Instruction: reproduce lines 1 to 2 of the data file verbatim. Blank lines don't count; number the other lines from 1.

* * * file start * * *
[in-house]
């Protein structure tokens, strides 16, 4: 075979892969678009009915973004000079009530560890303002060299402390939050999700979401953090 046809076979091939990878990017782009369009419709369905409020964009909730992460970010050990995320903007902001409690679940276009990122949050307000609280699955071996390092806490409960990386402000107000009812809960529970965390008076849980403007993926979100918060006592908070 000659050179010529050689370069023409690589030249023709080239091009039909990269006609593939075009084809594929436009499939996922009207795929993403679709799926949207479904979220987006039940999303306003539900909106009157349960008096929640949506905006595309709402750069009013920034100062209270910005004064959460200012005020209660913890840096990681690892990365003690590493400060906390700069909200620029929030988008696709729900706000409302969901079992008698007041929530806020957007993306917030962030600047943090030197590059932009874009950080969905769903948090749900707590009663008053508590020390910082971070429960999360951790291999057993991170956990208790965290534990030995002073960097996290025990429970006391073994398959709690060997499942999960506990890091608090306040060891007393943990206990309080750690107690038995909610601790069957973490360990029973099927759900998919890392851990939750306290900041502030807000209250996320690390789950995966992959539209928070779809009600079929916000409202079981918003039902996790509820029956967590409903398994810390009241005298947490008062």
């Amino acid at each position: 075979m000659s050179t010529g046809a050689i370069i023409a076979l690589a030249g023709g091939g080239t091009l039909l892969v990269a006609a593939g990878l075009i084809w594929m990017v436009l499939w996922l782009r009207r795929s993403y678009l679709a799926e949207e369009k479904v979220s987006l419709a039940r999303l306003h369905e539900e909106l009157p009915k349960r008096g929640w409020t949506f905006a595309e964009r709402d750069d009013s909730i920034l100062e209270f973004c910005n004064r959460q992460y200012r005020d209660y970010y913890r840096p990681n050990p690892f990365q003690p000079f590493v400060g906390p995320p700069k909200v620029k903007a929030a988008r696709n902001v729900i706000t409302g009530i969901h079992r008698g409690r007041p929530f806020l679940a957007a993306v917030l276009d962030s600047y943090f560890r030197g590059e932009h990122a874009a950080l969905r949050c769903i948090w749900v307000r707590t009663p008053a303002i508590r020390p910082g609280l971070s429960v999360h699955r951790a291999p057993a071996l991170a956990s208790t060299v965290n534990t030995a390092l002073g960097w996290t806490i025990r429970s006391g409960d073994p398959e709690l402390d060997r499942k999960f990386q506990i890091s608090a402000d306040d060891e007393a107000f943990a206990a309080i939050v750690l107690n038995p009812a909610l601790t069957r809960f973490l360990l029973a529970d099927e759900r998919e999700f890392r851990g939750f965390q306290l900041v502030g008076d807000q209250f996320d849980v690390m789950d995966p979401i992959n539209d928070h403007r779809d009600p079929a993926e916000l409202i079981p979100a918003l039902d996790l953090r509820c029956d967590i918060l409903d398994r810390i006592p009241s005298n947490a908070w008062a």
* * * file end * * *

[in-house]
């Protein structure tokens, strides 16, 4: 075979892969678009009915973004000079009530560890303002060299402390939050999700979401953090 046809076979091939990878990017782009369009419709369905409020964009909730992460970010050990995320903007902001409690679940276009990122949050307000609280699955071996390092806490409960990386402000107000009812809960529970965390008076849980403007993926979100918060006592908070 000659050179010529050689370069023409690589030249023709080239091009039909990269006609593939075009084809594929436009499939996922009207795929993403679709799926949207479904979220987006039940999303306003539900909106009157349960008096929640949506905006595309709402750069009013920034100062209270910005004064959460200012005020209660913890840096990681690892990365003690590493400060906390700069909200620029929030988008696709729900706000409302969901079992008698007041929530806020957007993306917030962030600047943090030197590059932009874009950080969905769903948090749900707590009663008053508590020390910082971070429960999360951790291999057993991170956990208790965290534990030995002073960097996290025990429970006391073994398959709690060997499942999960506990890091608090306040060891007393943990206990309080750690107690038995909610601790069957973490360990029973099927759900998919890392851990939750306290900041502030807000209250996320690390789950995966992959539209928070779809009600079929916000409202079981918003039902996790509820029956967590409903398994810390009241005298947490008062």